The article examines the American political efforts to bring about an agreement between Israel and Egypt between 1967 and 1969 and analyses the reasons for their failure. But it does not focus exclusively on the Americans; it also outlines the alternatives for Egyptian action during the period in question and looks at the political and military steps taken by Egypt’s president, Gamal Abdel Nasser, vis-à-vis Israel and the United States. The main conclusion is that despite Egypt’s dependence on the Soviet Union for economic aid and the rebuilding of the decimated Egyptian army, Nasser knew that the only route to a political process to regain Sinai ran through the United States. His diplomatic efforts were all derived from this insight. At the same time, the Egyptian president’s attempts to exploit American pressure to his benefit, as he had done in 1957, was undercut by his overestimation of his bargaining chips, a mistake that was one factor in the collapse of the efforts to reach a diplomatic agreement in the region.

New Book: Hanafi et al, UNRWA and Palestinian Refugees

Hanafi, Sari, Leila Hilal, and Lex Takkenberg, eds. UNRWA and Palestinian Refugees. From Relief and Works to Human Development. Abingdon and New York: Routledge, 2014.

 

9780415715041

 

URL: http://www.routledge.com/books/details/9780415715041/

 

Abstract

Exploring the evolution of the United Nations Relief and Works Agency for Palestine Refugees in the Near East (UNRWA), this book fills a lacuna in literature on the agency. It employs recent fieldwork in order to analyse challenges in programmes and service delivery, protection, camp governance, community participation, and camp improvement and reconstruction. The chapters examine the way UNRWA is adapting to a changing social, political and economic context, mostly within urban settings – a paradigmatic shift from understanding the Agency’s role as simply a provider of relief and services to one comprehensively supporting the human development of Palestinian refugees.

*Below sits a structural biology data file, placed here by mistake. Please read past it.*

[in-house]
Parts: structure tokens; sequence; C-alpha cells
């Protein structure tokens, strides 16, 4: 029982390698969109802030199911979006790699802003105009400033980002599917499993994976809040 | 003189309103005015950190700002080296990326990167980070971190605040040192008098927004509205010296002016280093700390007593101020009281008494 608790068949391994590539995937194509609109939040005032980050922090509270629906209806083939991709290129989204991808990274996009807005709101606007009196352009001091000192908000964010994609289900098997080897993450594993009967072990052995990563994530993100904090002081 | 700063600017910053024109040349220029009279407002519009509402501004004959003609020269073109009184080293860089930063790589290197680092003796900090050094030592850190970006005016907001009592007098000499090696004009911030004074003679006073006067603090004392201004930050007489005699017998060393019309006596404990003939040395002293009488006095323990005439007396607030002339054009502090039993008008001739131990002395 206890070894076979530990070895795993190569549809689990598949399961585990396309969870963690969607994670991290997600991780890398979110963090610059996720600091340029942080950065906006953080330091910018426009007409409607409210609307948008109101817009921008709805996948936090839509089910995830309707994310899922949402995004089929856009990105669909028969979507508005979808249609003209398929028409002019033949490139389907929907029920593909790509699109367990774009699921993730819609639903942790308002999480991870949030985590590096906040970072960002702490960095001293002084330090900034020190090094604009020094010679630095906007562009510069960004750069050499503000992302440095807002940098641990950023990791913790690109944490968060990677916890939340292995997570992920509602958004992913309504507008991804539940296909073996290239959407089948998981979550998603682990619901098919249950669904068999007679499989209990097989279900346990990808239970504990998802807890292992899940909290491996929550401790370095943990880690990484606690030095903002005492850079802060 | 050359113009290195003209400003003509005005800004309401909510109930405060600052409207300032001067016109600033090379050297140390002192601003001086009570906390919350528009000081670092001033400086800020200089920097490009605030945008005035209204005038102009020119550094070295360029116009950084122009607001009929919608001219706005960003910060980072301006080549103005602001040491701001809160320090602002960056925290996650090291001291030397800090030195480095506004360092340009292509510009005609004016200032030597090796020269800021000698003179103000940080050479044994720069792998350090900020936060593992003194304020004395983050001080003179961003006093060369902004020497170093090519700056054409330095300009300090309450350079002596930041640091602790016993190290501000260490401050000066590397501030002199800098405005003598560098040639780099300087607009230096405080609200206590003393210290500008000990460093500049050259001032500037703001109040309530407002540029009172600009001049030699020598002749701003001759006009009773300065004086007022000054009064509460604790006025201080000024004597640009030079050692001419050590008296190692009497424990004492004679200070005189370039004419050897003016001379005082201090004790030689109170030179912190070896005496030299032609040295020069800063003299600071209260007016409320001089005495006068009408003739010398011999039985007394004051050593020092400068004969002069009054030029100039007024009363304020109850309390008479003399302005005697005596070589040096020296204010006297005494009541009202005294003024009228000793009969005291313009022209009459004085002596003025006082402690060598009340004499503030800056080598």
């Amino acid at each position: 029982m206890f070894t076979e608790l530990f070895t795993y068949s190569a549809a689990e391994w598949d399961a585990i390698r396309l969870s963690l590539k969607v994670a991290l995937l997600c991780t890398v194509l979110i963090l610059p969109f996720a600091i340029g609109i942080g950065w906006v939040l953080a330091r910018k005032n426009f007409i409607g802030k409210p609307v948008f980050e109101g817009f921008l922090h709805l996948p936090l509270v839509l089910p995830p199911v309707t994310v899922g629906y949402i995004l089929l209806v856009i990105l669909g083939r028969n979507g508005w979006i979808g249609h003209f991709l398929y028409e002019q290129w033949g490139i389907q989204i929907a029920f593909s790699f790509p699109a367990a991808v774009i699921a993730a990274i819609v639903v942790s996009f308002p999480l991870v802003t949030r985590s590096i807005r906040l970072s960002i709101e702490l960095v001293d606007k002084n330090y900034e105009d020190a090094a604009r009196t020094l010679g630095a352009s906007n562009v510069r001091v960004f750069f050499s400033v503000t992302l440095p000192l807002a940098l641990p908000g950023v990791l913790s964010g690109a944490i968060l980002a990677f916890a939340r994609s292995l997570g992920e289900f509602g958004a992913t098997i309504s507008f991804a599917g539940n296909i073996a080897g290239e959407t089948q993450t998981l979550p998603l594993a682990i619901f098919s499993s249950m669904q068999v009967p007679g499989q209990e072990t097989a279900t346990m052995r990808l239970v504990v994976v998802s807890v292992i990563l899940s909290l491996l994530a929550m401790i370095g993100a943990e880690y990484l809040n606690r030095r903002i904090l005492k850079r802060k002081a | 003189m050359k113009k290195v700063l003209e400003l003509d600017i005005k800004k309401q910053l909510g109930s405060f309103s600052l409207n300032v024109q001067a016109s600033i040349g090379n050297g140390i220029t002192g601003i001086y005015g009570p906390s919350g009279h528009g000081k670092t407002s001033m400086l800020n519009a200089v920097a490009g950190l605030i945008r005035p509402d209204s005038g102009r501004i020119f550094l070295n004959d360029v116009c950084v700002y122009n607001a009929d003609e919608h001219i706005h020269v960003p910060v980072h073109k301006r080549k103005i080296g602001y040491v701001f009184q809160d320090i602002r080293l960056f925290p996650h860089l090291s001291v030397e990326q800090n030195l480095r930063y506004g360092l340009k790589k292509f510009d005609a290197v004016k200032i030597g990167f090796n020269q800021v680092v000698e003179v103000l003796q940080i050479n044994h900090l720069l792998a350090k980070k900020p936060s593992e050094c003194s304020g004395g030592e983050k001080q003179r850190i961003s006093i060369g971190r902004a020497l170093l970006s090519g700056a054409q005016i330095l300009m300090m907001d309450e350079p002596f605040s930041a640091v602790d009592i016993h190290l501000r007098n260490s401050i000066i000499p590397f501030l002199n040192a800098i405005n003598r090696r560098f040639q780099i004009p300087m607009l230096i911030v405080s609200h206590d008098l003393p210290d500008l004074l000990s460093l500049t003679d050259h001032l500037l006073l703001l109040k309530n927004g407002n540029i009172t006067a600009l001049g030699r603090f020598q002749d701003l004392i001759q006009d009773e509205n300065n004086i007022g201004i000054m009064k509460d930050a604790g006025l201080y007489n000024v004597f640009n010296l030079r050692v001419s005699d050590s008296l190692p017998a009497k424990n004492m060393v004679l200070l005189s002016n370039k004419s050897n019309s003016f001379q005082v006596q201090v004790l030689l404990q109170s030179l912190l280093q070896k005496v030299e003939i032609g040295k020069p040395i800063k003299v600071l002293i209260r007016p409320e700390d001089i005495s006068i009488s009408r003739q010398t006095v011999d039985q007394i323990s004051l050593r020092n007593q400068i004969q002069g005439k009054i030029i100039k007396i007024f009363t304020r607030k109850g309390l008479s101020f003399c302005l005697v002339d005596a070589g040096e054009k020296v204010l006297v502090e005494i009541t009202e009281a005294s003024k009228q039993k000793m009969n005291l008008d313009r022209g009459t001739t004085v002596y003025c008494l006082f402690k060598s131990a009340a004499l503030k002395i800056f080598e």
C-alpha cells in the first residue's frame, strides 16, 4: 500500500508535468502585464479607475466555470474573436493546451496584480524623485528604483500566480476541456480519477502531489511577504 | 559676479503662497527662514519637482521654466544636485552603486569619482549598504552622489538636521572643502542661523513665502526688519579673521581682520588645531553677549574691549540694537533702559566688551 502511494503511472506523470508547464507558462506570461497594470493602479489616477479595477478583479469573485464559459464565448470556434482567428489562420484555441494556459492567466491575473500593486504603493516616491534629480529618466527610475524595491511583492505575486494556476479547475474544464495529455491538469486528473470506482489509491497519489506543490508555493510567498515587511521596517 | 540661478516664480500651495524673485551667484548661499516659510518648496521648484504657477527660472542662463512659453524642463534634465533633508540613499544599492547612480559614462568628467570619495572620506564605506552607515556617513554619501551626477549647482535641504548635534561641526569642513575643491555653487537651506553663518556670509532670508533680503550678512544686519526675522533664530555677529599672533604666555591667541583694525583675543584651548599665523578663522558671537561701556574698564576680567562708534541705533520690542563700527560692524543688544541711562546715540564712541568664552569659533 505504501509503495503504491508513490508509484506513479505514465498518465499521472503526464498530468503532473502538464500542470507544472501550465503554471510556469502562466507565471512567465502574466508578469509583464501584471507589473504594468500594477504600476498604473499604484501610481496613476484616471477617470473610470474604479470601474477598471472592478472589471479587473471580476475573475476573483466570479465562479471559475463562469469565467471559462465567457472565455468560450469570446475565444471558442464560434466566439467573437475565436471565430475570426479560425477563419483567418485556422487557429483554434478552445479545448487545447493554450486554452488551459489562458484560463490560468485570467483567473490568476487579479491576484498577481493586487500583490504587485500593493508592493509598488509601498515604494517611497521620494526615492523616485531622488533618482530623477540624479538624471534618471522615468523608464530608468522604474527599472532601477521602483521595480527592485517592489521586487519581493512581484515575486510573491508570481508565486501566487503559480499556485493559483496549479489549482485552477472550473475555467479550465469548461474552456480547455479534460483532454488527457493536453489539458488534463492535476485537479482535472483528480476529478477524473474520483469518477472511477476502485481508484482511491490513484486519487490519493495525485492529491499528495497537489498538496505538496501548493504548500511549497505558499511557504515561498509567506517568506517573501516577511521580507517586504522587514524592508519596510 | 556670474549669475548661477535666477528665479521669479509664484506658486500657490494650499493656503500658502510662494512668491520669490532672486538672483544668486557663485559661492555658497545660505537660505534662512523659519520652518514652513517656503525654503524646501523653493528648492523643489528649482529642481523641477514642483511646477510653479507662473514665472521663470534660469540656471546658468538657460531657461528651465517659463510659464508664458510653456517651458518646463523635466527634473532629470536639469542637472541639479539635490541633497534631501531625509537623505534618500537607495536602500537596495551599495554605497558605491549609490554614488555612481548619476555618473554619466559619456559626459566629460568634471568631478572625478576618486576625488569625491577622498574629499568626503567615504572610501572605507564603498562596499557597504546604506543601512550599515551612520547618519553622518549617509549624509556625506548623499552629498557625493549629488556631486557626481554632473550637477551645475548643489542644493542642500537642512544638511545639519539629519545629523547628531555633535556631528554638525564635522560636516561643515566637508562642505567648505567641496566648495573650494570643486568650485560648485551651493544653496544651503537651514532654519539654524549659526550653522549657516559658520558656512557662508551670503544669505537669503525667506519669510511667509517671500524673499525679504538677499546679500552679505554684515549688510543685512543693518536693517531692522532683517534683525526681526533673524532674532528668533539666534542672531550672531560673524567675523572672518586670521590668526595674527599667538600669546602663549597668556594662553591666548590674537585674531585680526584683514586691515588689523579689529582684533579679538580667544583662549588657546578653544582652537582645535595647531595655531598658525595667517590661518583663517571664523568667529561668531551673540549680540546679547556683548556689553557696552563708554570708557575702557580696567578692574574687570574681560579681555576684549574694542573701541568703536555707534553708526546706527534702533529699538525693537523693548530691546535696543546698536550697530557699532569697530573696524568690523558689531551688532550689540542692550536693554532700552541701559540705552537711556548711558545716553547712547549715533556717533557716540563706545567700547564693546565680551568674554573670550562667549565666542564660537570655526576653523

Examining the refugee debate using new disciplines and research frameworks, this collection aims to emphasise the centrality of the Palestinian refugee issue for Middle East peace-making and to contribute a better understanding of a unique agency. This book will be a useful aid for students and researchers with an interest in Middle East Studies, Politics, and the Israeli-Palestinian conflict.

Table of Contents

Part I: Meeting Challenges in Programmes and Service Delivery

1 Realizing Self-Reliance through Microfinance – Allex Pollock

2 UNRWA’s ‘Traditional’ Programmes as a Catalyst for Human Development – Tjitske de Jong & Miriam Aced

Part II: Protection: From Concept to Practice

3 Incorporating Protection into UNRWA Operations – Mark Brailsford

4 Advancing Child Protection in Jordan, Lebanon, Occupied Palestinian Territory and Syria – Laurent Chapuis

Part III: Governance: The Camps and UNRWA

5 From Chaos to Order and Back: The Construction of UNRWA Shelters and Camps 1950- 1970– Kjersti Gravelsaeter Berg

6 UNRWA as ‘Phantom Sovereign’: Governance Practices in Lebanon – Sari Hanafi

Part IV: Civic Participation and Community Engagement

7 From Beneficiary to Stakeholder: An Overview of UNRWA’s Approach to Refugee Participation– Terry Rempel

8 Community Participation and Human Rights Advocacy: Questions Arising from the Campaign about the Right to Work of Palestinian Refugees in Lebanon – Sergio Bianchi

Part V: Camp Improvement/Reconstruction and Development

9 Dynamics of Space, Temporariness, Development and Rights in Palestine Refugees’ Camps– Mona Budeiri

10 Talbiyeh Camp Improvement Project and the Challenges of Community Participation: Between Empowerment and Conflict– Fatima Al-Nammari

11 Implementing the Neirab Rehabilitation Project: UNRWA’s Approach to Development in Syria’s Palestinian Refugee Camps– Nell Gabiam

12 The Urban Planning Strategy in Al-Hussein Palestinian Refugee Camp in Amman: Heterogeneous Practices; Homogeneous Landscape– Lucas Oesch

Part VI: Palestinian Refugees and Durable Solutions: A Role for UNRWA

13 UNRWA as Avatar: Current Debates on the Agency and their Implications – Rex Brynen

14 The Role of UNRWA in Resolving the Palestinian Refugee Issue – Leila Hilal

ToC: Israel Studies 20,1 (2015)

 

 

  1. Special Section: Landscapes
    1. Tal Alon-Mozes and Matanya Maya
  2. Articles
    1. Gideon Katz
  3. Notes on Contributors (pp. 195-197)